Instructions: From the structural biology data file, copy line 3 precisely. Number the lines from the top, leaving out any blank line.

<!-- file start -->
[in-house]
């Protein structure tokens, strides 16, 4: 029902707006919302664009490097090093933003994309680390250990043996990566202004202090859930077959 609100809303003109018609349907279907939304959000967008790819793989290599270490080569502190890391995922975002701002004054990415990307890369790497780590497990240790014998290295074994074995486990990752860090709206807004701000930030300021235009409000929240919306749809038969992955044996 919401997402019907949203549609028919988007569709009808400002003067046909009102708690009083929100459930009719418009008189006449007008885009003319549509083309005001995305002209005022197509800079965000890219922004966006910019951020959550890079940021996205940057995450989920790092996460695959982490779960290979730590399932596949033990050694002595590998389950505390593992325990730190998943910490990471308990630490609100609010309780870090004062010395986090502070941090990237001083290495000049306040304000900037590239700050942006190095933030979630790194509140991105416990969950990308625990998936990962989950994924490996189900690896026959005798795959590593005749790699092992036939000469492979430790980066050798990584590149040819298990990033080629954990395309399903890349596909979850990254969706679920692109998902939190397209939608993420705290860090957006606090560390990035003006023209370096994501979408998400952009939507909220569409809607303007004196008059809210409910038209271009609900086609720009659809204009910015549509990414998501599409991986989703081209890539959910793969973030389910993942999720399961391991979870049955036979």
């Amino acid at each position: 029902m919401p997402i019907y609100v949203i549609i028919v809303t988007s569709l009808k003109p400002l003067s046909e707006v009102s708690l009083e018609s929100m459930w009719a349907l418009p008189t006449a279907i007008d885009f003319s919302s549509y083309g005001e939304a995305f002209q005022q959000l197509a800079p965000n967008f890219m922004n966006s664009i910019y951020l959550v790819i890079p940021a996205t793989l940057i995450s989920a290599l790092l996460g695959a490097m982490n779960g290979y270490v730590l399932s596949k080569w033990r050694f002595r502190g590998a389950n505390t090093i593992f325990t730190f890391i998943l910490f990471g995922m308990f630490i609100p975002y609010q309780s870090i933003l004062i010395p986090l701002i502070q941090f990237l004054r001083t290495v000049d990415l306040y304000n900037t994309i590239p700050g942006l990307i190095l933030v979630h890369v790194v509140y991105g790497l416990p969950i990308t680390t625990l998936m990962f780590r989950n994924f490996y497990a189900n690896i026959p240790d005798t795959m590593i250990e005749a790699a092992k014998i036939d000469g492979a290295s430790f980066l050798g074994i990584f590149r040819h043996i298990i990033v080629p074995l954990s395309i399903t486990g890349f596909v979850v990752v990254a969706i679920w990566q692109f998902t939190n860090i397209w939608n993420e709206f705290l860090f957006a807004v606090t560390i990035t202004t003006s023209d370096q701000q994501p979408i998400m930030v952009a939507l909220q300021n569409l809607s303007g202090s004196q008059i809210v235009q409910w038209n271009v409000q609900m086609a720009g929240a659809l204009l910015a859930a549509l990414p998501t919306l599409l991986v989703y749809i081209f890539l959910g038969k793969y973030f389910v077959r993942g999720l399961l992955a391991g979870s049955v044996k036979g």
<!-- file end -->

């Amino acid at each position: 029902m919401p997402i019907y609100v949203i549609i028919v809303t988007s569709l009808k003109p400002l003067s046909e707006v009102s708690l009083e018609s929100m459930w009719a349907l418009p008189t006449a279907i007008d885009f003319s919302s549509y083309g005001e939304a995305f002209q005022q959000l197509a800079p965000n967008f890219m922004n966006s664009i910019y951020l959550v790819i890079p940021a996205t793989l940057i995450s989920a290599l790092l996460g695959a490097m982490n779960g290979y270490v730590l399932s596949k080569w033990r050694f002595r502190g590998a389950n505390t090093i593992f325990t730190f890391i998943l910490f990471g995922m308990f630490i609100p975002y609010q309780s870090i933003l004062i010395p986090l701002i502070q941090f990237l004054r001083t290495v000049d990415l306040y304000n900037t994309i590239p700050g942006l990307i190095l933030v979630h890369v790194v509140y991105g790497l416990p969950i990308t680390t625990l998936m990962f780590r989950n994924f490996y497990a189900n690896i026959p240790d005798t795959m590593i250990e005749a790699a092992k014998i036939d000469g492979a290295s430790f980066l050798g074994i990584f590149r040819h043996i298990i990033v080629p074995l954990s395309i399903t486990g890349f596909v979850v990752v990254a969706i679920w990566q692109f998902t939190n860090i397209w939608n993420e709206f705290l860090f957006a807004v606090t560390i990035t202004t003006s023209d370096q701000q994501p979408i998400m930030v952009a939507l909220q300021n569409l809607s303007g202090s004196q008059i809210v235009q409910w038209n271009v409000q609900m086609a720009g929240a659809l204009l910015a859930a549509l990414p998501t919306l599409l991986v989703y749809i081209f890539l959910g038969k793969y973030f389910v077959r993942g999720l399961l992955a391991g979870s049955v044996k036979g």